7. #37
    Senior Member JDogger's Avatar
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    Quote Originally Posted by DSO View Post
    Someone forgot to tell my agency and any other agency in my area. Sure would make things easier though. The reality is that we are bound by the "reasonable suspicion" and "probable cause" standards as are all law enforcement agency that I'm aware of. Tell me where in this country a law enforcement official can stand up at a press conference and say the defendant(s) were arrested as a result of a "profile hit". The reality is that there is an investigation and a gathering of evidence surrounding arrests.

    Danny
    Well someone forgot to tell the cop in LA
    One cannot reason someone out of something they were not reasoned into. - Jonathan Swift

  8. #38
    Senior Member JDogger's Avatar
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    Quote Originally Posted by Legacy 6 View Post
    Hew,

    I'm confused... are YOU saying that you think that stopping an american conservative is the same as stopping a known muslim jihadist? Or are you saying that JDogger thinks they are both examples of "justified profiling?"

    Anyway, thanks for the clarification.

    I personally think that JDogger DOES think both are fine.

    In my opinion not linked to whatever poorly conceived notions JD has, the MAJOR difference is one (conservatives) has opinions of the country he loves, and the other (radical-extremist-jihadists) takes action against a country and people he hates.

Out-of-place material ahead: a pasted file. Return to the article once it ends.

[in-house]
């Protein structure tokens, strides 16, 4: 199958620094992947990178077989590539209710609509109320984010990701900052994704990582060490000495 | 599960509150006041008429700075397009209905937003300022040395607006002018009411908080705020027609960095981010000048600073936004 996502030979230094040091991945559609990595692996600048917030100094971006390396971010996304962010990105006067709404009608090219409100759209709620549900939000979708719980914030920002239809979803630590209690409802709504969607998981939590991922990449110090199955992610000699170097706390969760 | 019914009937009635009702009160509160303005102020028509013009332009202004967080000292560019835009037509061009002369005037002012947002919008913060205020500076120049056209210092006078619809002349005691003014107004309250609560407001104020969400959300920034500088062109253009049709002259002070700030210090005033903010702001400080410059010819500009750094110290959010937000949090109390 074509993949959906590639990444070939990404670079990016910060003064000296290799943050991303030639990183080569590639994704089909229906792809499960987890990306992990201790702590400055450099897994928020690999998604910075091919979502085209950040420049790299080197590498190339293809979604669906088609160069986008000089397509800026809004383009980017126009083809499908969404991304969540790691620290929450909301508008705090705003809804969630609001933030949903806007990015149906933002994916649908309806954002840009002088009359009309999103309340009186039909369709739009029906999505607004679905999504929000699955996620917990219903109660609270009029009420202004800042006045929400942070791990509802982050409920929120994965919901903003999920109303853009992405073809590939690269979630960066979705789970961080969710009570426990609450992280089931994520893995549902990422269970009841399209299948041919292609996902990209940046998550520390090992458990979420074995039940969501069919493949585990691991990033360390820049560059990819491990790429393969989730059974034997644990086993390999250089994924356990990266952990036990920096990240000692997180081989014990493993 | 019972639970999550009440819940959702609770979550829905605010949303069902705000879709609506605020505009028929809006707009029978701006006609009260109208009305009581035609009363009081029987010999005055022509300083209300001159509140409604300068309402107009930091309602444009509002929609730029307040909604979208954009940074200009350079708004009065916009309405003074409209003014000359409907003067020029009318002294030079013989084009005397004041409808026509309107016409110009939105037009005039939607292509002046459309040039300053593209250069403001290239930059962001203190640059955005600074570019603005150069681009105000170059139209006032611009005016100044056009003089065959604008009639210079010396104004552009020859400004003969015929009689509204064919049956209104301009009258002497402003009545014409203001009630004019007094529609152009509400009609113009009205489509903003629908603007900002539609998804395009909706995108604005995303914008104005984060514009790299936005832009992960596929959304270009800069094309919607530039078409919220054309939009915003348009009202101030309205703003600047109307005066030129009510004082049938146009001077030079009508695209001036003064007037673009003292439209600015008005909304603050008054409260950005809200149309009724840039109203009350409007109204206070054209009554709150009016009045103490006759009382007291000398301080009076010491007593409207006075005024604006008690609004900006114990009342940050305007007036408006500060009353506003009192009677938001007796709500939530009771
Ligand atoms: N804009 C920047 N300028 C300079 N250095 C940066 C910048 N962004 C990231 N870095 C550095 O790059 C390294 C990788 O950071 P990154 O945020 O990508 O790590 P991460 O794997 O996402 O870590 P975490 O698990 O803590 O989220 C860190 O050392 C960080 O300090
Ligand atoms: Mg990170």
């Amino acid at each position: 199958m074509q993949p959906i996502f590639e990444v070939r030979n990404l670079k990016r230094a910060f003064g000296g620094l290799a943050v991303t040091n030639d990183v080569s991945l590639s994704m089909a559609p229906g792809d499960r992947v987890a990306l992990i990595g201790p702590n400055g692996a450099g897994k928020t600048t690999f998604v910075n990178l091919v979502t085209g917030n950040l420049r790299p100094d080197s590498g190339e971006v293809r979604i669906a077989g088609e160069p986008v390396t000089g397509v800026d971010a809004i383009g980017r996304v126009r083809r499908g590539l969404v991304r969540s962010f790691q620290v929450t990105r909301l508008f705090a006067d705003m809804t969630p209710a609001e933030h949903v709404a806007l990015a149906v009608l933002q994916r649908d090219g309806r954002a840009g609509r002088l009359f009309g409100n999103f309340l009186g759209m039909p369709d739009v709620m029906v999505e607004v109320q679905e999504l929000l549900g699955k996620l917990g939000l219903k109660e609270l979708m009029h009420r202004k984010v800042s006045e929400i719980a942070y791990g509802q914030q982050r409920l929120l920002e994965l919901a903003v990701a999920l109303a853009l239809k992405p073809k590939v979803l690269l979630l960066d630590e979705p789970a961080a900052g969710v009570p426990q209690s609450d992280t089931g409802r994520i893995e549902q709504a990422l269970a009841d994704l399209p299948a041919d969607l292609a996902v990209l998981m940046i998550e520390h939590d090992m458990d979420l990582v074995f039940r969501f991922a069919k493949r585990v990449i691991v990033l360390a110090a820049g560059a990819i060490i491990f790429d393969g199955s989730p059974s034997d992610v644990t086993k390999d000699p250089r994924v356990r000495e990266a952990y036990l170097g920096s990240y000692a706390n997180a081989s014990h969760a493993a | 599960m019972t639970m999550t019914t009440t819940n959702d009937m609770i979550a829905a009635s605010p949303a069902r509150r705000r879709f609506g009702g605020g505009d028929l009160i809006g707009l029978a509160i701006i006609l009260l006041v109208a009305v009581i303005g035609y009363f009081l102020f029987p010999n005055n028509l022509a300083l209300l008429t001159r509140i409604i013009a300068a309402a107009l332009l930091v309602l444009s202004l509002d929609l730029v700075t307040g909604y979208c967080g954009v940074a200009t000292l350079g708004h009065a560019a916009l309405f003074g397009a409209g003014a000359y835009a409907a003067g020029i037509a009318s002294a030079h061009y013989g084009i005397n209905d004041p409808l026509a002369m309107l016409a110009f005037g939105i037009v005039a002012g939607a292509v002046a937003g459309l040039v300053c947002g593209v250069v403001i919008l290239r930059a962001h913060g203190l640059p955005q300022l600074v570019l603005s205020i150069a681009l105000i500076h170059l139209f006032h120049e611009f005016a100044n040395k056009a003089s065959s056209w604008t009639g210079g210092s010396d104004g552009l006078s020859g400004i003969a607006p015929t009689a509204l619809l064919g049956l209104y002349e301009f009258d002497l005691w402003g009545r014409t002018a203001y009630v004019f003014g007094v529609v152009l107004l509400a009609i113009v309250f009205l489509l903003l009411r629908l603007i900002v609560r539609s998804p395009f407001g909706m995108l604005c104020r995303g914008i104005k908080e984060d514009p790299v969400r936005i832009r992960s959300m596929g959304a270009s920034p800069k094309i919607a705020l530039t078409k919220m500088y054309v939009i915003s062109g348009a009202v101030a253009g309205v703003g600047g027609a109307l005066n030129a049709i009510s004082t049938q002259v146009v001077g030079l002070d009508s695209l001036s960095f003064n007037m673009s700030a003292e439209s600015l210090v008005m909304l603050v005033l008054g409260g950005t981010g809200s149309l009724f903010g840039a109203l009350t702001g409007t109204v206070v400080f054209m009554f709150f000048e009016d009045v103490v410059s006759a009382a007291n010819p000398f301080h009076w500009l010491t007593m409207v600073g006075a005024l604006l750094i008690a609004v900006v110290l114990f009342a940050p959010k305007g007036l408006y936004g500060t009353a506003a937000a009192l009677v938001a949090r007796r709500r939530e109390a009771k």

I think even JD could agree with that, and maybe even be convinced that stopping a car over a historic Americana flag is interpreting the meaning of that flag and for what it stands for then and now, is unreasonable?
    I'll say it one more time....I do not think profile 'hits' (as DSO puts them)
    on anyone, anytime are justified!
    I do think they happen all the time though, and are justified by the vague and nebulous terms 'reasonable suspicion' and 'probable cause'.
    One cannot reason someone out of something they were not reasoned into. - Jonathan Swift

  9. #39
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    Quote Originally Posted by JDogger View Post
    Well someone forgot to tell the cop in LA